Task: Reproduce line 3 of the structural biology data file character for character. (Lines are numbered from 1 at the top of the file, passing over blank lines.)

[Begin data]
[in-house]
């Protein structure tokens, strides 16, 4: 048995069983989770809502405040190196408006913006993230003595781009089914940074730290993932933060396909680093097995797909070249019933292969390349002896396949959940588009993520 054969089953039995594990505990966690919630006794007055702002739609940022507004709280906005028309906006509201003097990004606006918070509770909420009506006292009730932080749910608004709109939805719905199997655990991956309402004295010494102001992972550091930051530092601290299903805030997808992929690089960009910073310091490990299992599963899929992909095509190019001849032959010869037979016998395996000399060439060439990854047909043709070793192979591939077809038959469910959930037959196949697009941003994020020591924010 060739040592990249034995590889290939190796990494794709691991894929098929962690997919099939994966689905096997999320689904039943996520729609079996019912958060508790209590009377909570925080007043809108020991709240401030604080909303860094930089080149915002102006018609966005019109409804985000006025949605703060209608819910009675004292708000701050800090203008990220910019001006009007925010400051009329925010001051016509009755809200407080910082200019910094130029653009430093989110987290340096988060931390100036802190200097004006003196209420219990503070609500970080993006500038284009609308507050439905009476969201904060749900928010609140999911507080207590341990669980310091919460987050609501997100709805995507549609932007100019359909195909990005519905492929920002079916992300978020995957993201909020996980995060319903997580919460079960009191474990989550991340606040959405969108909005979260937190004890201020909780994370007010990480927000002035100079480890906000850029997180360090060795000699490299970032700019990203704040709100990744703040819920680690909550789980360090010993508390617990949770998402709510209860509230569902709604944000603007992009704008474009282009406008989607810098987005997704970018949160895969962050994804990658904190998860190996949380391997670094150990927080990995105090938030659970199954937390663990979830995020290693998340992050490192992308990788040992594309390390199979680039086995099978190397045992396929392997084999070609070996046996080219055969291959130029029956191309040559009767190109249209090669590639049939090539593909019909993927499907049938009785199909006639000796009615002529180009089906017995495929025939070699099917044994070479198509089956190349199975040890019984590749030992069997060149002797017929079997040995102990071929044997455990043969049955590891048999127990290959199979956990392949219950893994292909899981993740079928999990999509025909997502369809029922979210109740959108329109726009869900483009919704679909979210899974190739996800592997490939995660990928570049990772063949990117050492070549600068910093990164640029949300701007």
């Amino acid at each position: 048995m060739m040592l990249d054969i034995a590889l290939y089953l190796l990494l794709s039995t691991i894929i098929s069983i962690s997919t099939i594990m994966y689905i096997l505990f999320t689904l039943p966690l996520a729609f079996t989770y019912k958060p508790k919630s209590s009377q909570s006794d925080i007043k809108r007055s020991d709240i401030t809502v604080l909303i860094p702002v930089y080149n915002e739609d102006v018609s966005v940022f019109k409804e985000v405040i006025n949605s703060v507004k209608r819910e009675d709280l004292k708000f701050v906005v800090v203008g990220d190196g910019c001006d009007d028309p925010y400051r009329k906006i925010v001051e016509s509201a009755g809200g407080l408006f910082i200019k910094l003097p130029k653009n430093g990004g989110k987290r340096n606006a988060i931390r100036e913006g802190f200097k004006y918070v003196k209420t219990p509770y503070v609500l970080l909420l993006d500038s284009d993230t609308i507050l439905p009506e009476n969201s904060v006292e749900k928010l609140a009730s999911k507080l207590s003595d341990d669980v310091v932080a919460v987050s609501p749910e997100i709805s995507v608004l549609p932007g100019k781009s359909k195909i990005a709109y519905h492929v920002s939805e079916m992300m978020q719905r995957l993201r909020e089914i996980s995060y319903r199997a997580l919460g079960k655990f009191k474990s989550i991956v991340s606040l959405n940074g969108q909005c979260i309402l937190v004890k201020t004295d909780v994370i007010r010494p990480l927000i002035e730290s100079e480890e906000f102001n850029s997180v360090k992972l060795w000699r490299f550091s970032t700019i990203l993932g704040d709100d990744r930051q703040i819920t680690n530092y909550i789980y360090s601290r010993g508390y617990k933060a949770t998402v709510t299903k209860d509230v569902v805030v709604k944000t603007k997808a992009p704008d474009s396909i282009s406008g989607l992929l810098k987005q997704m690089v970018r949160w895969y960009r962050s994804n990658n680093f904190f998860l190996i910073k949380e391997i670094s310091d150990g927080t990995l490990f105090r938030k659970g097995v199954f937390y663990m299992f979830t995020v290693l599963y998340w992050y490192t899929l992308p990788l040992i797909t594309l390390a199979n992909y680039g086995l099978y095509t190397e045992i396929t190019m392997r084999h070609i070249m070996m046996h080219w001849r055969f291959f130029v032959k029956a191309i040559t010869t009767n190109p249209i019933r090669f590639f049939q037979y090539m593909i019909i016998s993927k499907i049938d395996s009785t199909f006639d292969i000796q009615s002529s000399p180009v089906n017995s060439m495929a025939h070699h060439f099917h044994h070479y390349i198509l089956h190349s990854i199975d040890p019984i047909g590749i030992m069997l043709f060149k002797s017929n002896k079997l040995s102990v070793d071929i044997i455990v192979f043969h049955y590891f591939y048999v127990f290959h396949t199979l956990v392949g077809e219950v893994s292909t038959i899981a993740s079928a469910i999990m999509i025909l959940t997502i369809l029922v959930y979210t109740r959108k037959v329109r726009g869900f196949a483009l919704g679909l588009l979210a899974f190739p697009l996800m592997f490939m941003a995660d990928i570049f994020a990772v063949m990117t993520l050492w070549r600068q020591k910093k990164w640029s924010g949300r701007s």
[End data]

């Amino acid at each position: 048995m060739m040592l990249d054969i034995a590889l290939y089953l190796l990494l794709s039995t691991i894929i098929s069983i962690s997919t099939i594990m994966y689905i096997l505990f999320t689904l039943p966690l996520a729609f079996t989770y019912k958060p508790k919630s209590s009377q909570s006794d925080i007043k809108r007055s020991d709240i401030t809502v604080l909303i860094p702002v930089y080149n915002e739609d102006v018609s966005v940022f019109k409804e985000v405040i006025n949605s703060v507004k209608r819910e009675d709280l004292k708000f701050v906005v800090v203008g990220d190196g910019c001006d009007d028309p925010y400051r009329k906006i925010v001051e016509s509201a009755g809200g407080l408006f910082i200019k910094l003097p130029k653009n430093g990004g989110k987290r340096n606006a988060i931390r100036e913006g802190f200097k004006y918070v003196k209420t219990p509770y503070v609500l970080l909420l993006d500038s284009d993230t609308i507050l439905p009506e009476n969201s904060v006292e749900k928010l609140a009730s999911k507080l207590s003595d341990d669980v310091v932080a919460v987050s609501p749910e997100i709805s995507v608004l549609p932007g100019k781009s359909k195909i990005a709109y519905h492929v920002s939805e079916m992300m978020q719905r995957l993201r909020e089914i996980s995060y319903r199997a997580l919460g079960k655990f009191k474990s989550i991956v991340s606040l959405n940074g969108q909005c979260i309402l937190v004890k201020t004295d909780v994370i007010r010494p990480l927000i002035e730290s100079e480890e906000f102001n850029s997180v360090k992972l060795w000699r490299f550091s970032t700019i990203l993932g704040d709100d990744r930051q703040i819920t680690n530092y909550i789980y360090s601290r010993g508390y617990k933060a949770t998402v709510t299903k209860d509230v569902v805030v709604k944000t603007k997808a992009p704008d474009s396909i282009s406008g989607l992929l810098k987005q997704m690089v970018r949160w895969y960009r962050s994804n990658n680093f904190f998860l190996i910073k949380e391997i670094s310091d150990g927080t990995l490990f105090r938030k659970g097995v199954f937390y663990m299992f979830t995020v290693l599963y998340w992050y490192t899929l992308p990788l040992i797909t594309l390390a199979n992909y680039g086995l099978y095509t190397e045992i396929t190019m392997r084999h070609i070249m070996m046996h080219w001849r055969f291959f130029v032959k029956a191309i040559t010869t009767n190109p249209i019933r090669f590639f049939q037979y090539m593909i019909i016998s993927k499907i049938d395996s009785t199909f006639d292969i000796q009615s002529s000399p180009v089906n017995s060439m495929a025939h070699h060439f099917h044994h070479y390349i198509l089956h190349s990854i199975d040890p019984i047909g590749i030992m069997l043709f060149k002797s017929n002896k079997l040995s102990v070793d071929i044997i455990v192979f043969h049955y590891f591939y048999v127990f290959h396949t199979l956990v392949g077809e219950v893994s292909t038959i899981a993740s079928a469910i999990m999509i025909l959940t997502i369809l029922v959930y979210t109740r959108k037959v329109r726009g869900f196949a483009l919704g679909l588009l979210a899974f190739p697009l996800m592997f490939m941003a995660d990928i570049f994020a990772v063949m990117t993520l050492w070549r600068q020591k910093k990164w640029s924010g949300r701007s």